Told their problems are in their heads.
When thousands of people with similar symptoms report getting sick, there is typically an interest or effort to pinpoint the source.
An interesting phenomenon is being reported across the country: Women who believe their breast implants are making them ill say they are struggling to get doctors to listen to them.
More than 32,000 women have joined the Facebook group Breast Implant Illness and Healing by Nicole. It's a closed group that includes thousands of women who believe breast implants made them sick.
In posts, women share stories of symptoms including memory issues, fatigue, allergies, pain and the list goes on.
[VIDEO: Breast Implant Illness: A search for answers] Part 2
Some women report symptoms so severe they say they can barely function. Some have lost jobs and relationships. There are also daily posts from women who claim their health improved after their implants were removed.
For the last year, reporter Kris Pickel with CBS 5 has been investigating claims that breast implants make women sick. The investigation into what has become known as "Breast Implant Illness" began after former Playboy Playmate Karen McDougal talked to Pickel about having her breast implants removed.
Now, almost a year after having her implants removed, McDougal said she has gone from feeling like she could die any day to being "98 percent better."
As part of this ongoing investigation, Pickel followed three women through having their implants removed, including McDougal's sister Tina. The surgery is known as “explanting." The stories of the three women mirror many stories from women who believe they suffer from Breast Implant Illness.
Their stories: 3 women have their breast implants removed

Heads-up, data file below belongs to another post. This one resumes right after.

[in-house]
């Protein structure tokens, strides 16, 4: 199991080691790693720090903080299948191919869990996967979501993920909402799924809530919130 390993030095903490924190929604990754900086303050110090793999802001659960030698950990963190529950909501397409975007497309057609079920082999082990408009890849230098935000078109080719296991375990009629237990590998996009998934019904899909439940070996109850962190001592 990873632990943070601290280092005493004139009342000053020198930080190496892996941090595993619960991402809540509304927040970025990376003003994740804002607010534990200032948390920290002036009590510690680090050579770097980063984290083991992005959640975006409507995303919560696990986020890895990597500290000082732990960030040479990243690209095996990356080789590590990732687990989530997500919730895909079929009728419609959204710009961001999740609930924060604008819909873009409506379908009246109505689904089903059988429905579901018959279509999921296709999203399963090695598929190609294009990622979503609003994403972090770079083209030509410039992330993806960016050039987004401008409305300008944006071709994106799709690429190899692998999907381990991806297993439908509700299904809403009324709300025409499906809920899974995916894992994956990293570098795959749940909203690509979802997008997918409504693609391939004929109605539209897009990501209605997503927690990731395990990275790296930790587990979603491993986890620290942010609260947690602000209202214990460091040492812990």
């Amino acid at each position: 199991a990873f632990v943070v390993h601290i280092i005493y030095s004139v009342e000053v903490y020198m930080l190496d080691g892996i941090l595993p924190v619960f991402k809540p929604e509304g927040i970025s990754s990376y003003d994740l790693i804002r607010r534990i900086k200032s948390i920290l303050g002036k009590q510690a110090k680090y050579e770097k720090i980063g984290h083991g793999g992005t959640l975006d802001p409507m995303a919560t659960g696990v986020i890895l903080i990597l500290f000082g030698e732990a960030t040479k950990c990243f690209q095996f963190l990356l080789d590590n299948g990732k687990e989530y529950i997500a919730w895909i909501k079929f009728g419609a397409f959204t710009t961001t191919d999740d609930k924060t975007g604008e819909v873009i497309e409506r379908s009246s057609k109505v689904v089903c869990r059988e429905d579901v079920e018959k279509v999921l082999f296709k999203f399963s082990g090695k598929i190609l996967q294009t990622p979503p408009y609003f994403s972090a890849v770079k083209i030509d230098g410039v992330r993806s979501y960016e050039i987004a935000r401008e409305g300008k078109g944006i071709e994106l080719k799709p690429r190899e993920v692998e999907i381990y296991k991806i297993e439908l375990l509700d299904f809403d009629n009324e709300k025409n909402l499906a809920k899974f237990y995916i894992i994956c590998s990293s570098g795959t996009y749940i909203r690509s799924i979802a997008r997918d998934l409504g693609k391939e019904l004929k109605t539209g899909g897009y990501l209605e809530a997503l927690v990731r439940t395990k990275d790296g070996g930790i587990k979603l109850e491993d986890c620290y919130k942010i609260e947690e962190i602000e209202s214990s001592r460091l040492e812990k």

Tina McBain (left), Melissa Harmon (middle) and Karen all opted to have their implants removed.
Tina McBain is a mother of five who said her exhaustion was so severe that she, at one point, slept for three days with her children unable to wake her.
Melissa Harmon said she was in so much pain she hadn't been able to work in more than two years.
Karen said she was an avid runner, but pain and exhaustion left her with so little energy she basically worked and slept.
None of the women wanted to have their implants removed but desperation to feel better drove them to take the step. All three women said doctors told them their problems were in their heads. They came to their decisions to explant based largely on information they found online in social media groups.
Prior to having their implants removed, the women listed the symptoms they believe were caused by their implants. The highlighted symptoms are the ones they say got better or disappeared after having their implants removed.
The FDA said implants have a "reasonable assurance of safety."
- FDA: Breast Implant Complications
- FDA: Risks of Breast Implants
- FDA: Breast Implants Linked to Lymphoma
[MORE: Breast implant resources]
Previous studies on breast implants
A previous CBS 5 investigation by Pickel found numerous studies on breast implants contain "insufficient evidence" to determine if implants are linked to a wider range of illnesses. The studies don't contain enough evidence to establish links to various illnesses, however, the studies do not rule out the possibility.
A study in the Netherlands Journal of Medicine tracked women with unexplained illnesses who had their implants removed. A majority reported improvements in their health.
If breast implants make women sick, then how?